Saturday, June 18, 2011

Not Quite Quad Slope

Like most modular synthesizer users and builders, I suffer from Serge envy. Thankfully for all of us, Ken Stone licensed some of Serge's designs to sell as CGS PCBs.

Here is my first module using these Serge designs:



Obviously, this module is influenced a bit by this lovely little beast. Once I panel up the Attenuverting Mixers I have, I will pretty much have the same capability. I am looking forward to checking out the other Serge PCBs, but first I have to panel up some of my backlog.

Build breakdown:

The front panel is 42 hp. It was the first panel that I ordered from Front Panel Express. I've since ordered another and have about ten designs in various states of completion that I'm working on in Front Panel Designer. They are a great company to deal with and I find it quite fun. Total cost of the panel with shipping was $105. I will share the FPD file if anyone is interested. If you are thinking of using them and are a first time customer, hit me up for a discount code.

The PCBs are attached to the panel with nylon standoffs that are JB Welded to the panel. I had originally planned on using a homemade bracket to mount them, but my bracket making skills are non-existent. The bracket I tried to make looked like a badger chewed on a license plate. The new panels I am working on all have holes for mounting standoffs directly to the panel. With some tidier wiring I could easily cut the module depth in half. The nice thing about this, is that I will be able to use use my DIY modules in most commercially available cases.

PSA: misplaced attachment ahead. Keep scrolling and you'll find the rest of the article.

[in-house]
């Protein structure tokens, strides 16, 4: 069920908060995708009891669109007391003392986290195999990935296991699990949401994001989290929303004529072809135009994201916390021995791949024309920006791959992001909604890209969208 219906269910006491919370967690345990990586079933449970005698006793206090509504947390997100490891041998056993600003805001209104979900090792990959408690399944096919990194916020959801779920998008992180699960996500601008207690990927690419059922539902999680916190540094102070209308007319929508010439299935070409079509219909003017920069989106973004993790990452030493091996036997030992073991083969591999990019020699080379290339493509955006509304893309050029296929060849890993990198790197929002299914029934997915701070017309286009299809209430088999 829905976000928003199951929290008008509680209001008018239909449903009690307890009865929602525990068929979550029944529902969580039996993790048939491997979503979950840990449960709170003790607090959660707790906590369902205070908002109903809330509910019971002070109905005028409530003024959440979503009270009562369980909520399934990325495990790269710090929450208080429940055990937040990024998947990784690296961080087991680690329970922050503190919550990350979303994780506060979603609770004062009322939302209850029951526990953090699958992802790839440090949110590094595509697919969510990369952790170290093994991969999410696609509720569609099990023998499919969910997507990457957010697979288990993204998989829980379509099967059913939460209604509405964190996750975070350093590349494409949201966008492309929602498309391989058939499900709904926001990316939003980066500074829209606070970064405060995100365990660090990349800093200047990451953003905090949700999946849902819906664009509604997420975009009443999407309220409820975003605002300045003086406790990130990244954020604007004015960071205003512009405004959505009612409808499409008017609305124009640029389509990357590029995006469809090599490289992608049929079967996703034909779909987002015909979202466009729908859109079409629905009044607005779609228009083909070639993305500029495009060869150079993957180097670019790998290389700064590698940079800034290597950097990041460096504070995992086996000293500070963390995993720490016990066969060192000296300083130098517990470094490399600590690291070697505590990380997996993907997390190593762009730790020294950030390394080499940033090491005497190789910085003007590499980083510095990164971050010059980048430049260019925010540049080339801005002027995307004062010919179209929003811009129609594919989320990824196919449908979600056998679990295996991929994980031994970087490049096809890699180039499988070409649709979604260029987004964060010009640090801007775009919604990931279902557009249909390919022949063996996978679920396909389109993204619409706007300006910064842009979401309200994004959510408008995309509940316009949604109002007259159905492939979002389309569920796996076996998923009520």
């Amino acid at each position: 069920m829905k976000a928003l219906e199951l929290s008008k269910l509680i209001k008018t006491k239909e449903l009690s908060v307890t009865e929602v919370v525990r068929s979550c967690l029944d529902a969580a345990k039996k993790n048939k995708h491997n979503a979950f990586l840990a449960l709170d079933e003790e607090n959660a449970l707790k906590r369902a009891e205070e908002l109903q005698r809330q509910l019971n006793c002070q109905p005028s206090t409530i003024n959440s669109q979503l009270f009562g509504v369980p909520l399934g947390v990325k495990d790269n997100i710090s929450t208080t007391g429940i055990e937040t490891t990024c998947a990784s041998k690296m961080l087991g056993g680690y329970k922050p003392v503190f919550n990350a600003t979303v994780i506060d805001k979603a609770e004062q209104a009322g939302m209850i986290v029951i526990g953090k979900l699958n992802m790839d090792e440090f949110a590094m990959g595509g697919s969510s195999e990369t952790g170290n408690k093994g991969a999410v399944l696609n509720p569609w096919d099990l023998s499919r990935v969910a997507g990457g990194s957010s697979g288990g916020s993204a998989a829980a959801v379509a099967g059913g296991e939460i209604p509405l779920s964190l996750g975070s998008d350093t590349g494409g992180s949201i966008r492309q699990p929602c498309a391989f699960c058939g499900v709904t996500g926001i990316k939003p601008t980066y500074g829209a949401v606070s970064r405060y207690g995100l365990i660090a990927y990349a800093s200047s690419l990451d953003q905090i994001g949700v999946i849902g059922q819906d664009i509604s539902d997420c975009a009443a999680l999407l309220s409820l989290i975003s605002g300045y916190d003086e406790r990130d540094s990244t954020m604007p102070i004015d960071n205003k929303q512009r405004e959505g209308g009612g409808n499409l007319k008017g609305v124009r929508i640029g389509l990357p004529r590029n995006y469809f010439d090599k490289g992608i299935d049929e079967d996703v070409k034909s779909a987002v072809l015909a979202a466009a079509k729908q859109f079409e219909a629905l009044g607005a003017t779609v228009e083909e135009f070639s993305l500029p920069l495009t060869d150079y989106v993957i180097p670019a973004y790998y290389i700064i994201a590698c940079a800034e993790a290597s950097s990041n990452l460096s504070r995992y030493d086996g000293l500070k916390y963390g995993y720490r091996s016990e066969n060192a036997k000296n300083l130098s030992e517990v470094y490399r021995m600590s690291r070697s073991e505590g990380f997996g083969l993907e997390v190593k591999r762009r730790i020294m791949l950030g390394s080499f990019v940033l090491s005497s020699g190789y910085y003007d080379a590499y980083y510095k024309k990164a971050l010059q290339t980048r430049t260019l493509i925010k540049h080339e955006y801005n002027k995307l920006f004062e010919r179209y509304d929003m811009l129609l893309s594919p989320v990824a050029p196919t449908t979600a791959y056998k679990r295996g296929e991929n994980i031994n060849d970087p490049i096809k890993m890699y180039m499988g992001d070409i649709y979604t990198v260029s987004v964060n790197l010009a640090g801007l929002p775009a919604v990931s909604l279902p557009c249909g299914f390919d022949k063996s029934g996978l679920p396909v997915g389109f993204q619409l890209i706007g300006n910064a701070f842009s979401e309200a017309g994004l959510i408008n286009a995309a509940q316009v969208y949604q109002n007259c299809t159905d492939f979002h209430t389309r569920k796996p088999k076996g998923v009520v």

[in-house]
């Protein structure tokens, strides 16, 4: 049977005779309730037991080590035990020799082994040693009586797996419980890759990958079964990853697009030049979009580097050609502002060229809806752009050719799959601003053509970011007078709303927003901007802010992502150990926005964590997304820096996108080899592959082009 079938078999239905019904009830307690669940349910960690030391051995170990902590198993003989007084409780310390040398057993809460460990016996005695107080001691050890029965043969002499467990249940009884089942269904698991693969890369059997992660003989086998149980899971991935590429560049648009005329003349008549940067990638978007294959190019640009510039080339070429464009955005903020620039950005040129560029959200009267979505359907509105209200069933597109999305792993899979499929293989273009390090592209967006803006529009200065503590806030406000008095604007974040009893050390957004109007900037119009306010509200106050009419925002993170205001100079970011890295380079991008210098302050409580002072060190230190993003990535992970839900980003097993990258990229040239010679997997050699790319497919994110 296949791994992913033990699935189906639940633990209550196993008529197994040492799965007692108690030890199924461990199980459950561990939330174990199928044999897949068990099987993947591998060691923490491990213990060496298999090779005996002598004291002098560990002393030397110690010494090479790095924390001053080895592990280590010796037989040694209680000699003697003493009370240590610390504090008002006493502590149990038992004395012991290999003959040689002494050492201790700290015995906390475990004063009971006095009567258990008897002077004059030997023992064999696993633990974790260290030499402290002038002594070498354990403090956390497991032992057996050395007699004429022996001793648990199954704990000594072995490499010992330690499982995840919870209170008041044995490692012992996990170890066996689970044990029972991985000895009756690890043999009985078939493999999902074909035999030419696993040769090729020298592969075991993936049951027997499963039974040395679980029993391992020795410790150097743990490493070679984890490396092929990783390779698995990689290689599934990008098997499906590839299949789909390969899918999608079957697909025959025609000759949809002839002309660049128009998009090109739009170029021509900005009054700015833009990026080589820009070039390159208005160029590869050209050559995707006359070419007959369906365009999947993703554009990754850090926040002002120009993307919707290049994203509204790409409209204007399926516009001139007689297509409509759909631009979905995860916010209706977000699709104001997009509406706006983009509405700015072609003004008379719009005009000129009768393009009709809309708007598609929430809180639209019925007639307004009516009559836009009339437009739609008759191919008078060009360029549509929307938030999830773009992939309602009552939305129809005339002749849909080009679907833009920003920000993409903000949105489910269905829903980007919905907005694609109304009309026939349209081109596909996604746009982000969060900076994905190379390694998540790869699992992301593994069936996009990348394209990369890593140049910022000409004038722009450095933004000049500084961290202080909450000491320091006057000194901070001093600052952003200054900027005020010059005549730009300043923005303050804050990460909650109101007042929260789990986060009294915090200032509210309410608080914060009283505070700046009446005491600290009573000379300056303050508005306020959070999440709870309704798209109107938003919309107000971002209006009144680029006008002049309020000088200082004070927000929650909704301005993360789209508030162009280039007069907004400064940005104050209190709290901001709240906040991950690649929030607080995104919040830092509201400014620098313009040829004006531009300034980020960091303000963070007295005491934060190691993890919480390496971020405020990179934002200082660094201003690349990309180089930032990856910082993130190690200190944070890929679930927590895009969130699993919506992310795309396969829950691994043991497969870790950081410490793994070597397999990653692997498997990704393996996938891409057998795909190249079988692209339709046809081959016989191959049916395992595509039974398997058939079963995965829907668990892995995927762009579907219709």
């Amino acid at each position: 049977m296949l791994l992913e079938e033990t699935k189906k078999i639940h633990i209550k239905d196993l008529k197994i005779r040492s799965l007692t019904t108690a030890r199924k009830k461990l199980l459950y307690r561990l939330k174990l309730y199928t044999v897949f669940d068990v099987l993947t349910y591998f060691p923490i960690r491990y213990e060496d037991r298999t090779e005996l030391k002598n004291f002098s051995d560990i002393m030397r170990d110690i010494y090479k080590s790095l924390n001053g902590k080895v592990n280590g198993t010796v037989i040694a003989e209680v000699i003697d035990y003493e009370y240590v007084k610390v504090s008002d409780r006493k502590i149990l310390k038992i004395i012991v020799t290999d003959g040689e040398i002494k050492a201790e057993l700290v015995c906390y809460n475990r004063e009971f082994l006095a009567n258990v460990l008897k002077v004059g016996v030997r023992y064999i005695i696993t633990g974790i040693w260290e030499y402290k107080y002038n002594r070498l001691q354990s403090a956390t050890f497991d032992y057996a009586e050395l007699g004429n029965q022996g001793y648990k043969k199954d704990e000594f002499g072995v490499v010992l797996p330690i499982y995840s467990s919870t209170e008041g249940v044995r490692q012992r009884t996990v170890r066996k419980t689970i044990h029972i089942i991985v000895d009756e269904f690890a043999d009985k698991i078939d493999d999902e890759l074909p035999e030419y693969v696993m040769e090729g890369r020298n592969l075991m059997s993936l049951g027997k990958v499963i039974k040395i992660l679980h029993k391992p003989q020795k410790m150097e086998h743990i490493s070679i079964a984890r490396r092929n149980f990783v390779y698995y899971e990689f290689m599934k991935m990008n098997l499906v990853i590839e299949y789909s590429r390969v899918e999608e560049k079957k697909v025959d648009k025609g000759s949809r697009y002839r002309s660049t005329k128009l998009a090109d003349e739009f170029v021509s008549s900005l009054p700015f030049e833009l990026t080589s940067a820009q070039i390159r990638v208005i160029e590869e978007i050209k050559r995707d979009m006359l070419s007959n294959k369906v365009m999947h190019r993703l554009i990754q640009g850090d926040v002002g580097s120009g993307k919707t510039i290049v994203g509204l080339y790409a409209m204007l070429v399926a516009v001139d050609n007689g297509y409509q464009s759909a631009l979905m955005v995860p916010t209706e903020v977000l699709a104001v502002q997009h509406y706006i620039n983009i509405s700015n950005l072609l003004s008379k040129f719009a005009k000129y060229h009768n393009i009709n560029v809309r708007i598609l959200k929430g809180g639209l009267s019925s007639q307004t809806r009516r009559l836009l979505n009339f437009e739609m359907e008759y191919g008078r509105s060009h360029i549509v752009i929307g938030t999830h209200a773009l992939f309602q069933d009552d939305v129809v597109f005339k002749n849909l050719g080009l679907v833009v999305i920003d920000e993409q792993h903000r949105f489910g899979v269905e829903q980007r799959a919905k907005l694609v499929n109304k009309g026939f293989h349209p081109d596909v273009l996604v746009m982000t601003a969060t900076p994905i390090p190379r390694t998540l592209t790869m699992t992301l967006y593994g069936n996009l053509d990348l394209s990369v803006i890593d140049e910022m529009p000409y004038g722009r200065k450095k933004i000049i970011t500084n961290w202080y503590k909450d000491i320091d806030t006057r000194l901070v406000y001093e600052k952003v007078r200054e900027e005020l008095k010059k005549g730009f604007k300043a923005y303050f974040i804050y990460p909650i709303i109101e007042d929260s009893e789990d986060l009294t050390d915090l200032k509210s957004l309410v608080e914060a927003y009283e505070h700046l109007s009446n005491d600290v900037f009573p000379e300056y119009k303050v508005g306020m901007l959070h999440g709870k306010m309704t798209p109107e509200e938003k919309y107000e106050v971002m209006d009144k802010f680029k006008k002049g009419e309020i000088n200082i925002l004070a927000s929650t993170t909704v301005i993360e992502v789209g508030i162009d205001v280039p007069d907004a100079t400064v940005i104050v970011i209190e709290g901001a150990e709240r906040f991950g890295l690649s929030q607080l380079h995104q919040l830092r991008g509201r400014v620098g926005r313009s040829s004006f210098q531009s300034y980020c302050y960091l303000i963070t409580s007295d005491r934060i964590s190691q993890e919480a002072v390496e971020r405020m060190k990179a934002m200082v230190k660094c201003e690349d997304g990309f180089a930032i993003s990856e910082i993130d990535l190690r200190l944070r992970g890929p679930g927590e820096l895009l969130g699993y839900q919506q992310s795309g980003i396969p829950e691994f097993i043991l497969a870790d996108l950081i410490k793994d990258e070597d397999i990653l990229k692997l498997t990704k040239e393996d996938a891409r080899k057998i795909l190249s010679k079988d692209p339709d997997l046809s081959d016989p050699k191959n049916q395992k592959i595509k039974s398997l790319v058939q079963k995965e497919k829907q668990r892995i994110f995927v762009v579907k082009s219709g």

Here you can see the little power filtering daughter board that I modeled after the filtering (electro + ferrite) that Ken usually has on his boards.

When I fired it up for the first time, I noticed almost right away that the negative power rail was not being regulated properly. My surplus power supply now needs repair. Hopefully it wasn't doing this before when I had some of my other modules plugged in. Luckily, I have another power supply that I can try. This one is working fine, but I no longer have a +5V rail, so I have to remove that wiring. I also have to drill new mounting holes for the power supply since it is a different size.

Once the power was sorted, it was time to test the module. Only half of it worked fully right away. Not coincidentally, it was the second board that I stuffed. I was a bit clumsy and out of practice when I stuffed the first one and lifted a few pads, which broke continuity in few different parts of the circuit. While chasing these problems down I fried a 3900 chip. Man, I forgot how BAD the magic smoke smells when you let it out! The working pcb, schematic, and continuity tester helped me track down and repair the damaged traces. There is absolutely nothing wrong with CGS boards, they are just a little more delicate than some other PCBs. Build carefully and methodically and you will experience none of what I went through above. Also, don't blame the semiconductors (or any other parts) right away! They may need replacing in some cases, but make sure everything else is right first.

I had a great time testing the module last night. I did notice that my 256K BBD module doesn't seem to be working right. I'm not sure when that happened, but I guess I know what my next project is. (edit: was/is working fine, brain fart)

Welcome to the fun and exciting world of DIY!

Here's a picture of the project supervisor:

2 comments:

  1. I have no idea what any of this means. The pictures are cool though!

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  2. Here's the short version:

    I built a cool module that does all kinds of different stuff, but I made a couple of mistakes and had to fix them. Then Herbie stuck his face in the camera.

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